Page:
Joseph Stalin was the dictator of the Union of Soviet Socialist Republics (USSR) from 1929 to 1953. He left a profound impact, not only on Russian history, but also on the history of the world as one of the world’s most powerful dictators. The impact Joseph Stalin had on the twentieth century is possibly greater than that of any other individual.
In 1897 a boy by the name of Josif Vissarionovich Djugashvili was born. He was born into a family ridden with poverty resulting in the death of his three older brothers and sisters. Djugashvili’s mother ensured, through self-sacrifice, that he would have an opportunity to succeed in life. She worked diligently to afford schooling for him. In 1888, at a small church school, Djugashvili began his education.
At this small school, Djugashvili, preformed well, and received good marks. In 1894, for his efforts, Djugashvili was rewarded a scholarship to the Georgian Orthodox Church to study priesthood. It was here that he learned to speak Russian, and was introduced to the works of Karl Marx. Djugashvili’s beliefs that Russia, under Tsarist rule was doomed, was reflected in the works of Marx. Djugashvili became consumed by the theories of Karl Marx and continuously read his works. The literature was banned from allowed school readings. When discovered Djugashvili was expelled.
It was during this period that Djugashvili changed his name to Joseph Stalin. Stalin is the Russian term for man of steel. Stalin helped to organize a series of rallies against the Russian government, and in 1901, he became a member of the Russian Social Democratic Labor (Marxist) Party. In 1903, although Stalin was imprisoned at the time, he was elected by the federation of Social Democrats to serve on its governing body. Stalin was then transferred to exile in Siberia.
During his exile, the Socialist party split into two groups: those that followed Lenin, the Bolsheviks, and the Mensheviks. In 1905 Stalin escaped from exile joined the Bolsheviks and was able to finally meet Lenin. During the ten-year span form 1907 until 1917, Stalin spent seven of them, either in exile or prison. Conditions were steadily diminishing in the USSR and in March 1917, Czar Nicholas II, gave up his throne. This led to the release of Stalin. The Bolsheviks organized the October Revolution, and by November, their party had governmental control of which Lenin became the leader.
Opposition to this new government led to a civil war. In 1920, the Bolsheviks, now known as the Communist Party, won the war. The Communist Party’s Central Committee elected Stalin as its general secretary. This position gave Stalin the power to expel “unsatisfactory” party members. Stalin used this power to weed out individuals that supported Trotsky, his competition for power. Lenin became worried of the power that Stalin was beginning to acquire and he discussed this with Trotsky. Lenin died in 1924 having no impact on Stalin’s future.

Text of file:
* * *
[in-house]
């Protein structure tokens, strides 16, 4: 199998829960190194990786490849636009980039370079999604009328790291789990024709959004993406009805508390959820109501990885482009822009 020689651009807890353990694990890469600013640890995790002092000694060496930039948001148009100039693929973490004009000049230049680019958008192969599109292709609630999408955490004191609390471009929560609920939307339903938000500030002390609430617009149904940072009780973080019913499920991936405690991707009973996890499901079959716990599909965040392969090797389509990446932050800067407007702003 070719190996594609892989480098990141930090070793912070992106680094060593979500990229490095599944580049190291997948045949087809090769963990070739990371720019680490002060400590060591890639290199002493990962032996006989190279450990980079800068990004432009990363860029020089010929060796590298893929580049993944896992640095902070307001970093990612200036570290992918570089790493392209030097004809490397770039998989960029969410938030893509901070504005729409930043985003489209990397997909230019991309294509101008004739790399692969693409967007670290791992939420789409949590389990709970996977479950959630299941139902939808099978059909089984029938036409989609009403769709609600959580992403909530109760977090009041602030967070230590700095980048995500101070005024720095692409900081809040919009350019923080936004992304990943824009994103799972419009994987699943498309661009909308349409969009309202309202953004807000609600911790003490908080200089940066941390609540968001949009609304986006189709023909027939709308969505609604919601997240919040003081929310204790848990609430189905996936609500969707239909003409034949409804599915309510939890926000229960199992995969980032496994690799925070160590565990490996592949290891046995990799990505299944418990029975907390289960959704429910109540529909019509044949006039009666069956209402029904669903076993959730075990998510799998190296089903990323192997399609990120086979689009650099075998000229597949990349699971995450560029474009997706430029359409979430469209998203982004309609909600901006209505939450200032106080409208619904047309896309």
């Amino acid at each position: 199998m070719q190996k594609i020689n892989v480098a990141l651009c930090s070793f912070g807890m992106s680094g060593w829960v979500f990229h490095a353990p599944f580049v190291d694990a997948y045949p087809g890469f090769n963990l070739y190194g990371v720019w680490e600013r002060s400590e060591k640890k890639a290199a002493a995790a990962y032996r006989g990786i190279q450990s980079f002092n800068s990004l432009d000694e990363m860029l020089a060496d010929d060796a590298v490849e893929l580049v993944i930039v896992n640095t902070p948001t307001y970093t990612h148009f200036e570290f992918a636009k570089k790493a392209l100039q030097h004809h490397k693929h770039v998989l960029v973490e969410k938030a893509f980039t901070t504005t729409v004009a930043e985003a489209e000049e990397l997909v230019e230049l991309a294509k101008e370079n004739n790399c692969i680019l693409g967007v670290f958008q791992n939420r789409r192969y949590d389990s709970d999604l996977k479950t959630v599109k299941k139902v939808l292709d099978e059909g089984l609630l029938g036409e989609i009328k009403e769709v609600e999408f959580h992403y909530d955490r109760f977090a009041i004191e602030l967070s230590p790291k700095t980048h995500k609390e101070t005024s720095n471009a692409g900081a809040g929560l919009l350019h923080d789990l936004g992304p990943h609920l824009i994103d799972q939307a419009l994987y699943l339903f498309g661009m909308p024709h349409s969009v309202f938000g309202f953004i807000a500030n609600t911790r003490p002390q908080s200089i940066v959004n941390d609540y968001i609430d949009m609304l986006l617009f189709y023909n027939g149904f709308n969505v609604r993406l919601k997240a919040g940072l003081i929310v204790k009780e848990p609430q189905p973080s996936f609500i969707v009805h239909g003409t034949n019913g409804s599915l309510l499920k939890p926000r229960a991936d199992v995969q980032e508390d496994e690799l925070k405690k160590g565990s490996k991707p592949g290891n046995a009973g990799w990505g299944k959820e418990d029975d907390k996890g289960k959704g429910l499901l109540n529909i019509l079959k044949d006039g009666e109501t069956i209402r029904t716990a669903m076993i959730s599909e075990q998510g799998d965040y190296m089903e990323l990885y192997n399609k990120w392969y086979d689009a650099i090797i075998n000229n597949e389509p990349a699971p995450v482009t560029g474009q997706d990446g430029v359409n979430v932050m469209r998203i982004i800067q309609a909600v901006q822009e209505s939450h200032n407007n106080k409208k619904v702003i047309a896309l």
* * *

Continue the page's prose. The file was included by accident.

Trotsky became Stalin’s prime rival. Stalin was in support of Lenin’s New Economic Policy (NEP) and rallied the support of followers in hope to shut down Trotsky. In 1927, Trotsky was expelled from the party. To ensure that Trotsky was no threat to his position, Stalin had him assassinated, and all traces of his life in the USSR destroyed. In 1929, Stalin became the Dictator of Russia.
Stalin’s plans for the USSR were already in place by the time he was appointed Dictator. Through a series of Five Year Plans, beginning in 1928, Stalin’s goal was to modernize the country. During his first five-year increment, he targeted the development of iron and steel, machine tools, electric power and transport. Stalin set extremely high quotas that each factory had to meet: coal production was to increase by 111%, iron production by 200%, and electric power by 335%. Stalin formed the Gosplans, a group of individuals established to execute the policies of the Five-Year Plans. Stalin was weary of the western powers, and justified his demands with the concern that if they should attack, the USSR would be defenseless.
The implementation of this plan completely changed the economic map of Russia. The Gosplans had many of the new industrial towns erected beyond the Ural Mountains to protect them from invasion should the time come. It was during this period that Lenin’s NEP was brought to an end. The NEP, which was established to allow a mixed economy of some private but mainly state operated enterprises, was abolished. The Central Government now had complete control of the economy.
Having an industrial based economy gave rise to the demand for higher education for the highly skilled jobs now available. Initially higher wages were offered to highly skilled workers, but the demand was too high. To solve this dilemma Stalin expanded education. He did this by building new colleges schools and universities. Through improved education a new “elite Soviet Russia” formed.